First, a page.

Mackenzie Byron-Chaput earned Girl Scouting’s highest award with effort to recycle plastic and improve Sandown’s conservation area
SANDOWN, NH – Plastic isn’t as easy to recycle as many people think, but getting plastic out of the waste stream and turning it into something useful is exactly what Gold Award Girl Scout Mackenzie Byron-Chaput did with her project, “Plastic Recycling and Awareness.” She has now earned the highest honor for a Girl Scout in grades 9-12, the Girl Scout Gold Award.
Byron-Chaput, 17, of Sandown was determined to educate her community about the need to reduce the amount of plastic being thrown away, where it would take hundreds of years to decompose. The Girl Scout Ambassador put together a brochure to educate her community on the types of plastic that can be recycled and why it is important to recycle. She met with Sandown’s Board of Selectmen and Conservation Commission to get their support in collecting plastic bags, donating those bags to Trex, a manufacturer of plastic items that look and perform like wood, and arranged to turn those bags into two benches, now located at the Sandown Conservation barn, where there is a scenic pond.
“I reached out to my community for all the plastic,” she said. “It was amazing how willing people were to donate for me. There was one kindergarten class who did this whole thing to see who could collect the most plastic. I thought that was really cute. They took a picture with all the plastic.”
Byron-Chaput collected over 1,000 pounds of plastic, filling her garage. The Trex company works with grocery store chains to take plastic, so she carted nearly 100 bags of plastic waste to Hannaford’s and Market Basket, and was able to receive two bench kits from Trex in return.
Mackenzie Byron-Chaput donated this bench and another to the town of Sandown as part of a plastic recycling project that resulted in her earning the Girl Scout Gold Award. (Courtesy photo)
“She had done all the research and I was familiar with the program since one of our members had been involved with the Trex ‘bags to benches’ recycling project, said Pamela Gaudreau, advisor to the Girl Scout and member of the Sandown Conservation Commission. “The project has enormous benefit to the town on many levels. Not only does it serve as an education and outreach opportunity; providing incentives for folks to recycle their plastic, cutting down on waste, greenhouse gases and improving efforts to fight the damaging effects of climate change, but also beautifying the community and providing spaces to sit and enjoy our town’s natural and historic resources. By enhancing those spaces, the project helps preserve and protect these places for the future. That fits perfectly with the mission statement of the Sandown Heritage Commission: Preserving the past for the future.”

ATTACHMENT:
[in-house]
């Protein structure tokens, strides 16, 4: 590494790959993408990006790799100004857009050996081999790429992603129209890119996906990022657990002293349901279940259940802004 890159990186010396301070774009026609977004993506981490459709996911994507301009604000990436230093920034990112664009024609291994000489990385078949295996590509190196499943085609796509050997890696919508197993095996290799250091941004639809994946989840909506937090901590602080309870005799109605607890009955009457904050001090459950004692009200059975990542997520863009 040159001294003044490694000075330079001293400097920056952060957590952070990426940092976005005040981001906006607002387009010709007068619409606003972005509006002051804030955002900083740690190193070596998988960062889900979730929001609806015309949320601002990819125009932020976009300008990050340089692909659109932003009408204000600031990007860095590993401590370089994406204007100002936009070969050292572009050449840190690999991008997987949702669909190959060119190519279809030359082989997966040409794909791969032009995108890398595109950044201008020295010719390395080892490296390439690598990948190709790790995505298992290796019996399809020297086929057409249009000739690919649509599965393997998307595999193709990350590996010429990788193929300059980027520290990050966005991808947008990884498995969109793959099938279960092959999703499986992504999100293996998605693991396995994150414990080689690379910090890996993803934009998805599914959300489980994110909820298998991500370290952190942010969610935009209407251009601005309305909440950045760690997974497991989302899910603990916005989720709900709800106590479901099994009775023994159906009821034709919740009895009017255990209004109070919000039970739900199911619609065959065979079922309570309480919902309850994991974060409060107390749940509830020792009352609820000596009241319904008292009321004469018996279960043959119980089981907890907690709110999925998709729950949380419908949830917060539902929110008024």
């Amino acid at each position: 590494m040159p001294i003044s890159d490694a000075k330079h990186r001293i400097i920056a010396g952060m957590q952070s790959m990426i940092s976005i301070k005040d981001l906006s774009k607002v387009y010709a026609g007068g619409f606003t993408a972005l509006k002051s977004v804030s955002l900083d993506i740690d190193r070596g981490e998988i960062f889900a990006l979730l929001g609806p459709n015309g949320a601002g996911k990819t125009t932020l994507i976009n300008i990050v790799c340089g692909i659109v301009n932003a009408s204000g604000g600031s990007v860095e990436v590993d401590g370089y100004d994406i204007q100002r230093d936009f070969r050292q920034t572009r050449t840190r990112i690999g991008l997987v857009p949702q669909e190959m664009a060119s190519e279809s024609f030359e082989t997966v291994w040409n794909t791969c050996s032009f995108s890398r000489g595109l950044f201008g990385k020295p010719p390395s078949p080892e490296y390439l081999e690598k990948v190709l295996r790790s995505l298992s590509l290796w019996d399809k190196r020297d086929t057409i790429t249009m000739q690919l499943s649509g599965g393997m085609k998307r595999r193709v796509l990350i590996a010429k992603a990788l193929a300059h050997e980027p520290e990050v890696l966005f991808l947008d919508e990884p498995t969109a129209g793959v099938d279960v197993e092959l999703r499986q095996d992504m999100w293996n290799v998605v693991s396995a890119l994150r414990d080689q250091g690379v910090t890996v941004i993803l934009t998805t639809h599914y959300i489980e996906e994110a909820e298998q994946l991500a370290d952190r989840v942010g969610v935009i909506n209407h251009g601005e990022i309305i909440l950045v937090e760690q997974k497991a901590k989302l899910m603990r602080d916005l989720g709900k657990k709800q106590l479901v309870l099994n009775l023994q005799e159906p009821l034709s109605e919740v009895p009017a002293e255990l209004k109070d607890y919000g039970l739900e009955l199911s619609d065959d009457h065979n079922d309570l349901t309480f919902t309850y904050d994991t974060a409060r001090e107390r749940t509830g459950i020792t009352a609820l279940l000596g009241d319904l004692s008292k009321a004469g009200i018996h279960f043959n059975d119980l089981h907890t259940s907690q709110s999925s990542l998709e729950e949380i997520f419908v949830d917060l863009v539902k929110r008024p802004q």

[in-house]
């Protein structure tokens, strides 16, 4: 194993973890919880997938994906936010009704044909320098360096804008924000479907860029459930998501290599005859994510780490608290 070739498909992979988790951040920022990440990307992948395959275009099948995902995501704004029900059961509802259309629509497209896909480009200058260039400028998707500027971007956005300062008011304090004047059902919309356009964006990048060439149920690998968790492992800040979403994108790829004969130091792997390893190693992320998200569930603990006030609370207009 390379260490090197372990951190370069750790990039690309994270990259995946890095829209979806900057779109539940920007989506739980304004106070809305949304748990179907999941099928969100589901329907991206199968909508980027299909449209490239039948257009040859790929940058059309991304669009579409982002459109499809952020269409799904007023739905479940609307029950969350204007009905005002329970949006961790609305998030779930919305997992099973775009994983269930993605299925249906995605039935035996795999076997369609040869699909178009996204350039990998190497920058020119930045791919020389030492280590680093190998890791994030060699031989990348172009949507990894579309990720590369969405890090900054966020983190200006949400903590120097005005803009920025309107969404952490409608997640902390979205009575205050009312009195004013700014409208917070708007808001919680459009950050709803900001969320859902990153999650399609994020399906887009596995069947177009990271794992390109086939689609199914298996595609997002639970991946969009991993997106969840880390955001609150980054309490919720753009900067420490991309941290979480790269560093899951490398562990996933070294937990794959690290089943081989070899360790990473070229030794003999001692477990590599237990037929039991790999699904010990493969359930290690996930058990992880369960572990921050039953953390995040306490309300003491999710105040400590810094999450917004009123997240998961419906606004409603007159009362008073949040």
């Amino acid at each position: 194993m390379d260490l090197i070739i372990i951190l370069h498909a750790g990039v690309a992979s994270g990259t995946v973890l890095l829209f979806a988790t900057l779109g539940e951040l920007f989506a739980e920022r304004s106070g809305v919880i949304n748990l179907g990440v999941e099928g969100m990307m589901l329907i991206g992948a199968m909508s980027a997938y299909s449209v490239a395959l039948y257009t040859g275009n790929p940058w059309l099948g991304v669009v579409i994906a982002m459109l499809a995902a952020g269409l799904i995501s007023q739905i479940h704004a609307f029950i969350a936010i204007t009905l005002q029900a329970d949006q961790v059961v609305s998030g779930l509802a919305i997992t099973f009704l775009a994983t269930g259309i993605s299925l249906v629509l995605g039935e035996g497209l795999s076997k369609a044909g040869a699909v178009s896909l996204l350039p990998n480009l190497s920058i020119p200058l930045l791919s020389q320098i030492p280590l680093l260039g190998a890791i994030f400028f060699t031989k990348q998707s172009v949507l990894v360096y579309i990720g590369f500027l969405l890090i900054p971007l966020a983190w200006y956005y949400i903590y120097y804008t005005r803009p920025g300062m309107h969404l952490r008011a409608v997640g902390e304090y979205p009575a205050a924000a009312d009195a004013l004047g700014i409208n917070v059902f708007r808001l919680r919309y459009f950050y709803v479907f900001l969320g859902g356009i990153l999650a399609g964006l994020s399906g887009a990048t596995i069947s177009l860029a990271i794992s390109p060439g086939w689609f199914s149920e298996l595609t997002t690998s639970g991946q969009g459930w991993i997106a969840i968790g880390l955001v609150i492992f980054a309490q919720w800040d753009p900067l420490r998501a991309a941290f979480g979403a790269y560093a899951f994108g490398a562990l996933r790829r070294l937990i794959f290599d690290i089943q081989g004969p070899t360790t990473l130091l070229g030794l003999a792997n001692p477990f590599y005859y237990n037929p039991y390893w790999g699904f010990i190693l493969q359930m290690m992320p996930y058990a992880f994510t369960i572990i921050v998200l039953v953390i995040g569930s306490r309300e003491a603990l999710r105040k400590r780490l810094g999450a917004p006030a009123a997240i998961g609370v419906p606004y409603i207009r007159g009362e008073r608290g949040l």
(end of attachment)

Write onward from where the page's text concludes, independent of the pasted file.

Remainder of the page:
Gaudreau arranged for Byron-Chaput to be recognized with two plaques installed on the benches that acknowledge her work.
A Girl Scout since kindergarten, Byron-Chaput has been an active member for 13 years. Her effort to earn the Gold Award has resulted in sharpening her skills in public speaking, organization, advocacy, and more. But it has also been a way to make friends, go camping, and learn new skills.
“The other girls in my troop, they made it really fun,” she said. “One time we went camping in the winter, which was really cool. We cooked our own food and stuff.”
This Timberlane High School senior who has earned honors with distinction is now looking ahead to college, where she plans to major in psychology.
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Gold Award Girl Scouts don’t just change the world for the better, they change it for good. The Gold Award is earned by girls in grades 9–12 who demonstrate extraordinary leadership in developing sustainable solutions to local, national, and global challenges. Since 1916, Girl Scouts have answered the call to drive lasting, impactful change. They earn college scholarships, demonstrate high educational and career outcomes, and are active in their communities.
Mackenzie Byron-Chaput has answered the call to drive lasting, impactful change, and her Gold Award is a testament to her remarkable dedication to improving her community and the world.
About the Girl Scout Gold Award
- Gold Award Girl Scouts on average spend one to two years on their project.
- A Gold Award project must be sustainable after the girl’s involvement ends.
- The average age of Gold Award Girl Scouts is 17.
- Since 1916, more than 1 million girls have earned the Gold Award or its equivalent.
- Gold Award Girl Scouts are entitled to enlist at a higher pay grade when they join the military.
- University research indicates that noting you are a Gold Award Girl Scout on a college application is influential in the admissions decision-making process.
- Twenty-nine young women from New Hampshire and Vermont earned their Gold Award in the 2020-2021 membership year as part of Girl Scouts of the Green and White Mountains.
- The Girl Scout Gold Award is the mark of the truly remarkable.
We Are Girl Scouts
Girl Scouts bring their dreams to life and work together to build a better world. Through programs from coast to coast, Girl Scouts of all backgrounds and abilities can be unapologetically themselves as they discover their strengths and rise to meet new challenges—whether they want to climb to the top of a tree or the top of their class, lace up their boots for a hike or advocate for climate justice, or make their first best friends. Backed by trusted adult volunteers, mentors, and millions of alums, Girl Scouts lead the way as they find their voices and make changes that affect the issues most important to them. To join us, volunteer, reconnect, or donate, visit girlscouts.org.
Girl Scouts of the Green and White Mountains serves girls throughout New Hampshire and Vermont through volunteer-run troops, events, and virtual programs. Visit www.girlscoutsgwm.org to learn more.